In a secret mission on 30 September 2019, a van drew up outside the Berlin state museums’ Rathgen Research Laboratory opposite stately Schloss Charlottenburg. The driver unloaded five packages.
Their contents, it was revealed at a press conference on 17 January, were five Old Masters of extraordinary value that were stolen from Schloss Friedenstein in the town of Gotha in December 1979 and had been missing ever since. It was the biggest art heist in communist East Germany. The story of the theft and the recovery—achieved, amazingly, without a ransom being paid—is the stuff of movie scripts.
One bubble-wrapped package contained Hans Holbein the Elder’s 1510 portrait of St Catherine in a white, low-necked dress trimmed with gold, her auburn hair flowing across her shoulders, holding the spiked wheel with which she was tortured. The others were a 1535 Frans Hals portrait of an unknown smiling, moustachioed gentleman wearing a large black hat and white collar; a country road with farmers’ wagons and cows once attributed to Jan Brueghel the Elder and now thought to be a studio work; a copy of an Anthony van Dyck self-portrait with a sunflower by one of the artist’s contemporaries, and a 17th-century portrait of an old man attributed to Ferdinand Bol.
The 1979 theft traumatised the people of Gotha in communist East Germany, said Tobias Pfeifer-Helke, the director of the Schloss Friedenstein Foundation, at last week's press conference. More than 1,000 people were interrogated by police and the Stasi, the East German secret police. But the paintings, with an insurance value today of €4m, were never recovered. It has now emerged that in the mid-1980s, they were smuggled through what was at the time the most fortified border in the world to West Germany—how remains a mystery.
Nearly 40 years after the theft, in 2018, Knut Kreuch, the mayor of Gotha, started getting phone calls, he told the press conference. “I have something for you,” the caller said. After a time, Kreuch received colour photographs of the five paintings from a lawyer. The only photos he had seen before were black and white.
The lawyer’s clients asked for more than €5m for the paintings, according to Der Spiegel. Having initially kept the calls a secret from everyone but his wife, Kreuch said he turned to Martin Hoernes of the Ernst von Siemens Art Foundation, which frequently sponsors museum acquisitions, and a lawyer, Friederike von Brühl, for support.
“We do not give money to thieves,” Hoernes said. “But there is a grey zone encompassing war losses, for instance. In some such cases we pay a ‘finder’s reward,’ which is not equivalent to the market price.”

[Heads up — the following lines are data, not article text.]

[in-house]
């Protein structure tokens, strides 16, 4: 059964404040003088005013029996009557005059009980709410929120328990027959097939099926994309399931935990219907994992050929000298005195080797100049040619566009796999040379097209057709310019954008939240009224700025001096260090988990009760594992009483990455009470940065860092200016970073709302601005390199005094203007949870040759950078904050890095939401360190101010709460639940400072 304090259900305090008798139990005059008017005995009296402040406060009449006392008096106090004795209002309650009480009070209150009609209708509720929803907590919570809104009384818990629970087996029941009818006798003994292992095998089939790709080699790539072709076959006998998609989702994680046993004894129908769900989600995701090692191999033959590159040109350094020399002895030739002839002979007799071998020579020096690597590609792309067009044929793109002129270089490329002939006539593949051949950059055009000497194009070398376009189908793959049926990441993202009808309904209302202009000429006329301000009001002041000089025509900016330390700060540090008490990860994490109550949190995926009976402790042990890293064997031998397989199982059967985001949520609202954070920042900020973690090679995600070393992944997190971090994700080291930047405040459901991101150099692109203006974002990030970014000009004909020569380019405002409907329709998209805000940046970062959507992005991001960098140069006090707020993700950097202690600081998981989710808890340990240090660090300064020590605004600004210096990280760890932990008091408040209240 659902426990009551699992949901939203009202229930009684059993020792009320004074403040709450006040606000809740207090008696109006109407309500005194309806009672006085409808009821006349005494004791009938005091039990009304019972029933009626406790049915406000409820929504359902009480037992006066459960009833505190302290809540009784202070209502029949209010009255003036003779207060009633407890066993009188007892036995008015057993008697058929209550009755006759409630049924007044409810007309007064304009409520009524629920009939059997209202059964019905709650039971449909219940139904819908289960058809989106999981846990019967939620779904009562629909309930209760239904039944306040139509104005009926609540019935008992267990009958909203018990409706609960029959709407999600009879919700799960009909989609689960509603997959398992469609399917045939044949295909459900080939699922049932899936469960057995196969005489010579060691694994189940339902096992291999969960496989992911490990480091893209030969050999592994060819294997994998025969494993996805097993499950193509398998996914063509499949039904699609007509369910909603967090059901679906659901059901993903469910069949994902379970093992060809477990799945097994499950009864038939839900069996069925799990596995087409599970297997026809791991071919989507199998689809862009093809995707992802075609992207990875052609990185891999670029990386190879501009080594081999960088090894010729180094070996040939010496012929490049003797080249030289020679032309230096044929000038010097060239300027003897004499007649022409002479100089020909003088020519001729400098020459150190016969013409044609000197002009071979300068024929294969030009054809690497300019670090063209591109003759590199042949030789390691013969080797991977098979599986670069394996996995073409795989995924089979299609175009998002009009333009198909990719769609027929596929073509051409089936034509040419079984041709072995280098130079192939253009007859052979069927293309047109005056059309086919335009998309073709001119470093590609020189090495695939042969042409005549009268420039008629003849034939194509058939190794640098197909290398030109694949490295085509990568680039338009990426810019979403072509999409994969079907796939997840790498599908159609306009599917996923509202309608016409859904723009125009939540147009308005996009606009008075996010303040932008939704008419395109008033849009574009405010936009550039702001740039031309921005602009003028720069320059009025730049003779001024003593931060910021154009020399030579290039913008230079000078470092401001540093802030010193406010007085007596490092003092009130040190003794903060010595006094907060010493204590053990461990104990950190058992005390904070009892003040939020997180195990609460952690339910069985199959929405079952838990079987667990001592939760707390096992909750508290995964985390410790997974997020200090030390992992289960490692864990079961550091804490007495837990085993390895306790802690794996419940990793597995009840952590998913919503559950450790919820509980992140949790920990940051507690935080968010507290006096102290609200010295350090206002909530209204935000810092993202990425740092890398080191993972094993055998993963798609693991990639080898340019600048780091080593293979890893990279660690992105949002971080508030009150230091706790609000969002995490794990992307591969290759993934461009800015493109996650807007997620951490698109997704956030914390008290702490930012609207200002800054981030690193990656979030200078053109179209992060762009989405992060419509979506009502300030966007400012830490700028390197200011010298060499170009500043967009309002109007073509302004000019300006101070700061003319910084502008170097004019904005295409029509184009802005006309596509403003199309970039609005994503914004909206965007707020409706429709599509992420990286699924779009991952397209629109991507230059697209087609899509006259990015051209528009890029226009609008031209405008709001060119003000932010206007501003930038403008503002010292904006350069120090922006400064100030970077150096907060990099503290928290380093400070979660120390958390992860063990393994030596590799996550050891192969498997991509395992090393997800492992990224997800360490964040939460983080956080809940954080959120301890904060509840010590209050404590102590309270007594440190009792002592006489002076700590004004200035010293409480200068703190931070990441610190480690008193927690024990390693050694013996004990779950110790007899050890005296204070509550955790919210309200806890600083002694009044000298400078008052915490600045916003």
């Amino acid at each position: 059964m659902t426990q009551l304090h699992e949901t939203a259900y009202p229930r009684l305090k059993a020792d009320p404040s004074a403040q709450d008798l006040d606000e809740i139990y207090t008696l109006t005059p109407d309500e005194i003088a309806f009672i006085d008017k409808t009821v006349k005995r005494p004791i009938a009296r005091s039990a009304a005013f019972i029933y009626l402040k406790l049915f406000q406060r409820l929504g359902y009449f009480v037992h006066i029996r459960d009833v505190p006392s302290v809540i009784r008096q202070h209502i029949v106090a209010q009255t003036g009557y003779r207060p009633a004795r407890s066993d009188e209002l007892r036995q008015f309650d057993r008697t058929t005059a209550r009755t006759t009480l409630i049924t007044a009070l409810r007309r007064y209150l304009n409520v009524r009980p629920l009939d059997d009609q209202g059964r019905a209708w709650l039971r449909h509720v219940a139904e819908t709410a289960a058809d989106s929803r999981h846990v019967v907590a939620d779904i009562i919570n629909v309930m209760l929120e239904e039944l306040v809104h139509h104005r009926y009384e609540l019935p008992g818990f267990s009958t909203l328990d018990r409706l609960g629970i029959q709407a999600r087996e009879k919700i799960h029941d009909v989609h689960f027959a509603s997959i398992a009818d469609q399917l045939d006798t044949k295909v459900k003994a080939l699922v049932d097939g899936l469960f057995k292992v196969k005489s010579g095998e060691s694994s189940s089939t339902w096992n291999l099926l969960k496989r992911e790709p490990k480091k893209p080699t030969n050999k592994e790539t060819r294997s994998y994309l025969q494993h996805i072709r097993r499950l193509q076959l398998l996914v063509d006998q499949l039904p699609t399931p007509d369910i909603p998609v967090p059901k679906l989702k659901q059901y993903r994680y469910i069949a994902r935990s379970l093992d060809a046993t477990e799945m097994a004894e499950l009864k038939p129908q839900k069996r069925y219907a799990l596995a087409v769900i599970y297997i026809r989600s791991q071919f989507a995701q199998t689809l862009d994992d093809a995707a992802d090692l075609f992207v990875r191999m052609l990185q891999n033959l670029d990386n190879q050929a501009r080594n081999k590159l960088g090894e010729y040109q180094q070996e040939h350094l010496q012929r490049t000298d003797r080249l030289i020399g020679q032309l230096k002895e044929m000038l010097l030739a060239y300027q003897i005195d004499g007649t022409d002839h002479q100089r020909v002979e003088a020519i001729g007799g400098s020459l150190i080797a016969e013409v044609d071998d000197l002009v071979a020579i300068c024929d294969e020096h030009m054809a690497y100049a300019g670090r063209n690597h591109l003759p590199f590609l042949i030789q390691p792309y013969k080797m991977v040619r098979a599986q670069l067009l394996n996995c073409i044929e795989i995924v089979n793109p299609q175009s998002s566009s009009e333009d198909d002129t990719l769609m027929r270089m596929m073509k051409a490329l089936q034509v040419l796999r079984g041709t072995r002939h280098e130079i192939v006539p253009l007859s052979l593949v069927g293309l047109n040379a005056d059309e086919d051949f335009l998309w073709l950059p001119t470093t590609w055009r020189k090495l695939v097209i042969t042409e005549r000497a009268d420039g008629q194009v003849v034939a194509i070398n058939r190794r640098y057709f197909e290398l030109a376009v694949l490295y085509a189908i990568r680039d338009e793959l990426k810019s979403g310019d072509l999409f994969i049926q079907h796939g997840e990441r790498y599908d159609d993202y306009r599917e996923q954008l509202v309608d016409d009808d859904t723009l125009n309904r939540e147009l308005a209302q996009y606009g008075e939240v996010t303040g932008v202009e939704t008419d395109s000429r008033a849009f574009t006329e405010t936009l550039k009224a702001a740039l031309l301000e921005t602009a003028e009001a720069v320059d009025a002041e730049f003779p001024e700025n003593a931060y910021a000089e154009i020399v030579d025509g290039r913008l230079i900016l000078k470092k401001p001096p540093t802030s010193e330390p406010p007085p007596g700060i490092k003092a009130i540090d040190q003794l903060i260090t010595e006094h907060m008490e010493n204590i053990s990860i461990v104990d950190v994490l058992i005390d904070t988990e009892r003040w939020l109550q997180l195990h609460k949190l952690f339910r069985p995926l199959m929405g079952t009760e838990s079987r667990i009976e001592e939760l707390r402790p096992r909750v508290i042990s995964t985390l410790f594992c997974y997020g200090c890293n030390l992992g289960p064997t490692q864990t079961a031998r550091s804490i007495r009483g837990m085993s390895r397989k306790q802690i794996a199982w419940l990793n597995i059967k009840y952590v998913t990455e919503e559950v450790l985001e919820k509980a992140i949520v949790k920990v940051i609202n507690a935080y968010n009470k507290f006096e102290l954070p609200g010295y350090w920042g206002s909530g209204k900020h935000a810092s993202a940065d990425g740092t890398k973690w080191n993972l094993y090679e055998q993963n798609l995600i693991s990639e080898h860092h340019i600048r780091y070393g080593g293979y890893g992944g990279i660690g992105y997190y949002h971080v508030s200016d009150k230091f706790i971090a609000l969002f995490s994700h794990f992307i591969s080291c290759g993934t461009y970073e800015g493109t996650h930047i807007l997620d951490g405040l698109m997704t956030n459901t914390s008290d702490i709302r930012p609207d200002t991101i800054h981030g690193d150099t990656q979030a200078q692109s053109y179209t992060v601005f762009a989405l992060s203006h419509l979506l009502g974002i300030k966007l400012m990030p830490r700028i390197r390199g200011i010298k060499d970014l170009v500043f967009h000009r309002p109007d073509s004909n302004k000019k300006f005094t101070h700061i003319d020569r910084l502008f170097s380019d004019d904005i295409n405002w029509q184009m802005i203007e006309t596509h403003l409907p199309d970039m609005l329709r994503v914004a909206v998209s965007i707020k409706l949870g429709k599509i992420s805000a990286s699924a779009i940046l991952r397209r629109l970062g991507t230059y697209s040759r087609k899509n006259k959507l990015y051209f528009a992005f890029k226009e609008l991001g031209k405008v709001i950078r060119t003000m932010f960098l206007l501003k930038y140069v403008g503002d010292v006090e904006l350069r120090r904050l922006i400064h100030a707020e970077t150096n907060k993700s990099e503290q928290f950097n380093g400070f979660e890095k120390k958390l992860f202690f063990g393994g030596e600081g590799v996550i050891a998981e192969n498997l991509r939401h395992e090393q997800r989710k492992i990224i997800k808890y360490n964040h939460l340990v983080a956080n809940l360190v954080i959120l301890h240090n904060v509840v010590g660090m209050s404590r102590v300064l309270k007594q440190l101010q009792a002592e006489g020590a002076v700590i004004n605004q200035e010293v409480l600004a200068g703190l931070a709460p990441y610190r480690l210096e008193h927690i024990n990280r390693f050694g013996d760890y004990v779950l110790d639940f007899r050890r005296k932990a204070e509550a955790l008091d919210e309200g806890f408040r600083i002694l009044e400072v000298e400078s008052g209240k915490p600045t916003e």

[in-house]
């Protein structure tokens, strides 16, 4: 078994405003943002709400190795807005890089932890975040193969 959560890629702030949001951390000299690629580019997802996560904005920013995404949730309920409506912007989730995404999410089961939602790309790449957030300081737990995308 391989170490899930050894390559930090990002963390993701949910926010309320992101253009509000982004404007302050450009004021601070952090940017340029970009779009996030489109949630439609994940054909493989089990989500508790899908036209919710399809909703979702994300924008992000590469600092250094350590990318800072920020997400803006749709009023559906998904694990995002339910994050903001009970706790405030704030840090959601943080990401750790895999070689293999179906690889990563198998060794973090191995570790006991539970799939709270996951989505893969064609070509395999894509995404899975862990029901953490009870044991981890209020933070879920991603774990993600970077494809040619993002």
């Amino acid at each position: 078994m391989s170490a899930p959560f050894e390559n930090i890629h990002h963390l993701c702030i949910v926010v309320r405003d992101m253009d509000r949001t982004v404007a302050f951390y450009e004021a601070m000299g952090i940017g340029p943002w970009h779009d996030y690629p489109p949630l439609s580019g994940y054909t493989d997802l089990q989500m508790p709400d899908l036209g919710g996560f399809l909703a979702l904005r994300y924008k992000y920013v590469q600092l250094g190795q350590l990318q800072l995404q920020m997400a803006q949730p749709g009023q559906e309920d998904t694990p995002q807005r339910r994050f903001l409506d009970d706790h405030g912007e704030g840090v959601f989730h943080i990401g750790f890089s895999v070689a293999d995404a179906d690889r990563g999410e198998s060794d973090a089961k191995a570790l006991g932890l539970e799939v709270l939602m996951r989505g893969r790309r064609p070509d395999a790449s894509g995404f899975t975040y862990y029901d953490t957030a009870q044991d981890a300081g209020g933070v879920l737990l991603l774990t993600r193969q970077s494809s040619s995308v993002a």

The people told a far-fetched story about how the paintings came into their possession; their parents, from whom they had inherited them, had paid a kind of ransom to help friends leave communist East Germany and had received the paintings from the Stasi as a guarantee.
After the cloak-and-dagger delivery in September—covertly observed by undercover Berlin police—the Rathgen Research Laboratory had three months to test the paintings. Stefan Simon, the director of the institute, said there’s no room for doubt the works are the originals. Comparing them with pre-1979 photographs revealed identical cracks in the varnish.
Hoernes stressed that no payment was made to secure the return of the paintings. The Siemens Art Foundation covered the legal costs, the research and the transport, which together came to less than €50,000. The result, Brühl said, was a “diplomatic masterstroke” she attributed to deft negotiating.
The people in possession of the paintings, whose identity has not been revealed and who are only known to be resident in Germany, signed an agreement with Schloss Friedenstein, meaning that “from the civil law point of view, this operation is over,” Brühl said.
Criminal investigations, however, are continuing. Berlin’s Federal Crime Office is investigating on suspicion of blackmail, said René Allonge, a Berlin police officer specialised in art crime. The identity of the original thieves is still unknown, he said. The heist is still unsolved.
But from today until 26 January, the five paintings will be on display at Schloss Friedenstein in Gotha, the largest early Baroque castle in Germany. After that, they are to be restored in preparation for a comprehensive exhibition about the theft in 2021. “This is the most important event since German reunification for Gotha,” Pfeifer-Helke said.